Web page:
I guess I'm not sure how to do more than that without belaboring the point, which I think will distract from the story more than the ellipsis...
Could you clarify your comment? I'm having trouble understanding whether you think I've fixed the problem or not.
I don't see how you could tell if someone had broken ribs or a broken nose from a recording. The ribs - that would be impossible to tell audibly, IMO. The broken nose - catch me on a bad sinus day, and I can sound like that too.
Posts: 415 | Registered: Jul 2006
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Maybe I was just tired when I read it. Maybe so much broken dialogue made miss the obvious, or distracted me enough to skim.
I can see how my comment would've frustrated you. WOW, did I miss the obvious:
quote:With the way his phrases were coming out, this guy was hurting. I’d been in a few bar fights myself, but I’d never been roughed up this bad. If I had to guess, several of his ribs were broken – maybe his nose as well.
However, I agree with Lynda, you can't tell what injuries he has from a recording, but you can tell if he sounds hurt: short breaths, grunts, groans, air being sucked in between someone's teeth, a strained voice, etc. If you're breaking up the dialogue by that much, I think you should interject these sensory elements in some of the spaces.
I must admit that when I first read it I interpreted the ellipses as static interference, like a badly tuned radio. I did wonder briefly how MC knew that in fact the supporting character was hurt. I think IB's last comment about how hurt might sound is very helpful.
[This message has been edited by TaleSpinner (edited January 01, 2008).]
quote:I think you should interject these sensory elements in some of the spaces.
I think IB is about right here. You seemed to me to be more specific than is realistic about the injuries and it almost reads like an info dump when you refer to them. I'd scatter in comments like hearing him suck in his breath or he paused and moaned rather than only using ellipses. That way you can be sure the reader gets what your saying and I think that is more readable.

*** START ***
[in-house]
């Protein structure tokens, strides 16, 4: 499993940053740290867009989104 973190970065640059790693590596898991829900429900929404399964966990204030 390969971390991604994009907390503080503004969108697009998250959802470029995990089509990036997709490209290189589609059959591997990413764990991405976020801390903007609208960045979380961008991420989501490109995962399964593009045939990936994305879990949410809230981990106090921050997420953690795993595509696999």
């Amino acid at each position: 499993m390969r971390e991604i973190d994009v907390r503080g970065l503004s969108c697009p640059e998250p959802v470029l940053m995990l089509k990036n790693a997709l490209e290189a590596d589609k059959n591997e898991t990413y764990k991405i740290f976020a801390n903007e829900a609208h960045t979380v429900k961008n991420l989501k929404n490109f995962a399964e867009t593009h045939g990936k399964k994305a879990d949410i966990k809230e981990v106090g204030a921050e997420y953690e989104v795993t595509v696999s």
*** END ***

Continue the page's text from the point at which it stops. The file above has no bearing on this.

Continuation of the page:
[This message has been edited by JeanneT (edited January 01, 2008).]
I also find the extended use of ellipses distracting and annoying to read. Kind of like transcribed dialect. I'd much rather be told (yes, the four-letter t-word!) that the sentences were hard for the MC to understand because they were broken by pants and groans, or something like that.
Posts: 2185 | Registered: Aug 2007
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Thanks all. I appreciate the feedback. It had definitely helped.
Here is the revision of the section posted above. No ellipsis... (man, I just love those dang things!).
What do you think? Do I do a better job of indicating the traveller is hurt? I guess I have to trust the reader here more than the previous version, but I'm willing to sacrifice the ellipsis if it will get read and if I don't let the reader lose the understanding that the Incas beat the crap out of the guy.
This time, I heard a different voice. It was raspy, and he sounded injured, often stopping in mid-sentence to catch his breath. “Pizarro was a prick. In case anybody was wondering. After spending eleven days here I can’t believe that things are going to end like this.” He stopped and sucked in a quick wheezing breath between his teeth. I’d been in a few bar fights myself, but I’d never been roughed up this bad. He groaned and let out a little gasp, then went on. “My name is Paul. Paul Alkon. I first arrived in Peru the 11th of April, 1524. My intent was to study the ecological anthropology of the Incan culture. When it was fresh.
[This message has been edited by Igwiz (edited January 01, 2008).]